Principal Consulting Forensic Engineer DEEU, Institute for Digital Forensics (IDF), Chief Training Officer Mobile Telephone Examination Board (MTEB), Principal Trainer Trew MTE.
Greg Smith Blog
Computer Forensics Author, Researcher & Practitioner
Author of “Windows Registry Forensics” and “Windows Forensic Analysis Toolkit”. Developer of RegRipper.
Windows Incident Response Blog
You may never need to defend your DFIR investigation in court, but you should complete every case as if you would be testifying as an expert in Supreme Court.
Because, you will never know which files are going to end up in court. By the time you are notified, it will be too late to create Contemporaneous Notes.
Since we just brought up court, what do lawyers have to say about Contemporaneous Notes?
Lawyers View on Contemporaneous Notes
I recently interviewed Stuart Rudner for his legal opinion regarding Contemporaneous Notes. Stuart stated:
Lawyer & Mediator
Stuart goes on to discuss the need to keep original copies of digital notes and not alter those notes unless you can show the changes that were made.
Changing notes and failing to properly disclose what changes were made while claiming the notes to be contemporaneously made could lead to legal issues and questions about your credibility.
Lawyer & Mediator
When thinking about court, always remember the following quote.
Destroy Notes After an Examination Is Complete?
In some American states, it is common practice to destroy both paper and electronic notes once a final examination report has been written.
If the destruction of examination notes is currently allowed or mandated where you work, you should ask yourself:
- What happens if the accuracy or credibility of the report is questioned?
- What reasoning will you provide if questioned on why you felt it was necessary to destroy your notes?
- The opposing party may ask “What were you trying to hide in those notes that it was so important that you destroy them prior to court?”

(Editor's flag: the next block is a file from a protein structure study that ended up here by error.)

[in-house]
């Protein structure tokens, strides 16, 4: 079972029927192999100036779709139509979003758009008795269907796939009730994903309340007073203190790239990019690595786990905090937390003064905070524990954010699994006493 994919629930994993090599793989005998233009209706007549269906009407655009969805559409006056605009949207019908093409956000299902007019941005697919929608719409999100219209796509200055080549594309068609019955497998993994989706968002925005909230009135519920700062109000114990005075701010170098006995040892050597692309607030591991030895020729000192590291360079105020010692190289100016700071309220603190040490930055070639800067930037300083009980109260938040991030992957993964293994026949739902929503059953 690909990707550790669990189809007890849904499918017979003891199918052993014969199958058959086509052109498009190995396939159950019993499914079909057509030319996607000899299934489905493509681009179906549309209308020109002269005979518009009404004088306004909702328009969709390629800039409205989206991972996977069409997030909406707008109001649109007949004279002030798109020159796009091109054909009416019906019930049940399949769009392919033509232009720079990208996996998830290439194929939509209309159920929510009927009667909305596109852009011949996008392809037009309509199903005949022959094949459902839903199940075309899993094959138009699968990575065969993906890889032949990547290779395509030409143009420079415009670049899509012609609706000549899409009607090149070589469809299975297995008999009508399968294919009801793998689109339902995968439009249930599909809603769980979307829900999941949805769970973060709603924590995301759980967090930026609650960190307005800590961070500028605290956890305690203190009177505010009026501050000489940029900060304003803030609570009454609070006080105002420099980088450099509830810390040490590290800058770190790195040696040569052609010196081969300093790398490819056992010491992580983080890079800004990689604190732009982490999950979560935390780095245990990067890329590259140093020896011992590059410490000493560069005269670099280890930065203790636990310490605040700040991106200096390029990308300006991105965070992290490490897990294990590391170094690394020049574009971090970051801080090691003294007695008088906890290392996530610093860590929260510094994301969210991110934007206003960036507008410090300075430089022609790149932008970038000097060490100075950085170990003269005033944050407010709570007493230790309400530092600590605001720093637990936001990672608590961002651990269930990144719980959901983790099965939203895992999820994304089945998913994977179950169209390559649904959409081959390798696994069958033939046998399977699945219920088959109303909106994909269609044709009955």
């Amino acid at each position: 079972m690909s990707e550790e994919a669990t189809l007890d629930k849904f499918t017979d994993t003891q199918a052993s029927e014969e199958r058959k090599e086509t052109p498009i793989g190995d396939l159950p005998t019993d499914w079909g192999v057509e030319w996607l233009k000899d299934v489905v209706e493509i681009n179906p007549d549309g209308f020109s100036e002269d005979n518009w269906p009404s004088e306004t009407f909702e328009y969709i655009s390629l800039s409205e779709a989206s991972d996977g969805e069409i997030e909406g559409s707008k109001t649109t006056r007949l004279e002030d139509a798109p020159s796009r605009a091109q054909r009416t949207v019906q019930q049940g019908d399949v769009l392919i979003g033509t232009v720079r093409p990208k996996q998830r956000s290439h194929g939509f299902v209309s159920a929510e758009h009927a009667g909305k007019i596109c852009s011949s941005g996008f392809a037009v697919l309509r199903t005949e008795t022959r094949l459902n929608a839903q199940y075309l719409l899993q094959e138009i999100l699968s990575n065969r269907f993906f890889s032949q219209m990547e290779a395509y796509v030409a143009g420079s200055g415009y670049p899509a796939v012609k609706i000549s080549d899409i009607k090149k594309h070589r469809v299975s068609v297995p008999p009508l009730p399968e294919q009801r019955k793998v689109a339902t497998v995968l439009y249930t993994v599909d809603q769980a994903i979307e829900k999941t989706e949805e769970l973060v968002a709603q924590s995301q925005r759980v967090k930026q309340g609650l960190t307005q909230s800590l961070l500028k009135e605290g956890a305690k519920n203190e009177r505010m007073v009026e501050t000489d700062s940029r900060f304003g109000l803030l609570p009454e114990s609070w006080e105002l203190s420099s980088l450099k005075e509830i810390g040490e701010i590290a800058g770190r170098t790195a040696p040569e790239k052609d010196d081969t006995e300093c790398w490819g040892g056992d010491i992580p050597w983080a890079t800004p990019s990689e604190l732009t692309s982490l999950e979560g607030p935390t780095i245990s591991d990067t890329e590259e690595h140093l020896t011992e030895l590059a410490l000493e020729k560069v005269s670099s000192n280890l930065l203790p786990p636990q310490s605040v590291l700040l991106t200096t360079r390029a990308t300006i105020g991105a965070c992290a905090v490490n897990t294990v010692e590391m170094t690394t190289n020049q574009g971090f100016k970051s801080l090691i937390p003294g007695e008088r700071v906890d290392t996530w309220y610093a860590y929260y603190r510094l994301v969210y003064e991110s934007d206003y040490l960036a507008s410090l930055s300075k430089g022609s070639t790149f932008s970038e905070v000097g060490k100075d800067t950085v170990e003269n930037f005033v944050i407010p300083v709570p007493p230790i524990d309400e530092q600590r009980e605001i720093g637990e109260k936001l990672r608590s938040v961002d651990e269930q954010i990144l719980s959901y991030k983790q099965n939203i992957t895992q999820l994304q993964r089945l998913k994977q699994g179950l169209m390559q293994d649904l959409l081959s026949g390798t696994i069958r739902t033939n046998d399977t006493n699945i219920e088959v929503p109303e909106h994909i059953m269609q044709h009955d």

- Are you 100% sure that you copied them exactly as you had written them?
These questions formed the argument by defense in a New Jersey Supreme Court Decision in which a new trial was ordered in a previous murder conviction.
~ NJ Supreme Court – State v. Dabas (FindLaw.com)
As you can see from the above decision, even though Investigator Dando followed police practices at the time, his decision to destroy the notes still caused issues at trial.
Let me be clear…
You should FOLLOW your department’s Standard Operating Procedures (SOP) or documented procedures.
But if your department does encourage the destruction of notes, then I would suggest you send them this article, confirm with them that they want this practice to continue and document your discussion.
In many regions, warrants authorizing forensic examinations are becoming restrictive with respect to the type of data that can be analyzed and included in forensic reports.
In practice, you may observe other evidence in plain view (eg: Child abuse material) that does not fit within the restrictions of the warrant.
In this case, it is suggested that you immediately stop your current examination and re-apply for a new warrant that includes the evidence you observed in plain view.
If you fail to take proper contemporaneous notes or destroy your notes upon completion of a report, would you be able to properly articulate how you came across the images or data that you weren’t authorized to have searched which resulted in a more comprehensive warrant being sought?
If not, you risk having all your evidence excluded from the trial.
Many investigators fail to recognize that obtaining a new warrant is easy in comparison to defending the merits of the new warrant at trial.
Are you willing to lose all your evidence due to a lack of proper documentation?
I’ll Remember It!
You might be thinking…
I don’t need to take notes, I’ll remember this!
But as R. v. Sharma (2014] O.J. No. 1289 indicated, as an investigator you can NOT rely on your memory for key facts during an investigation.
The judge also stated that…
case law is quite clear that absence of notes by a police officer in relation to pivotal issues diminishes the weight attached to their evidence.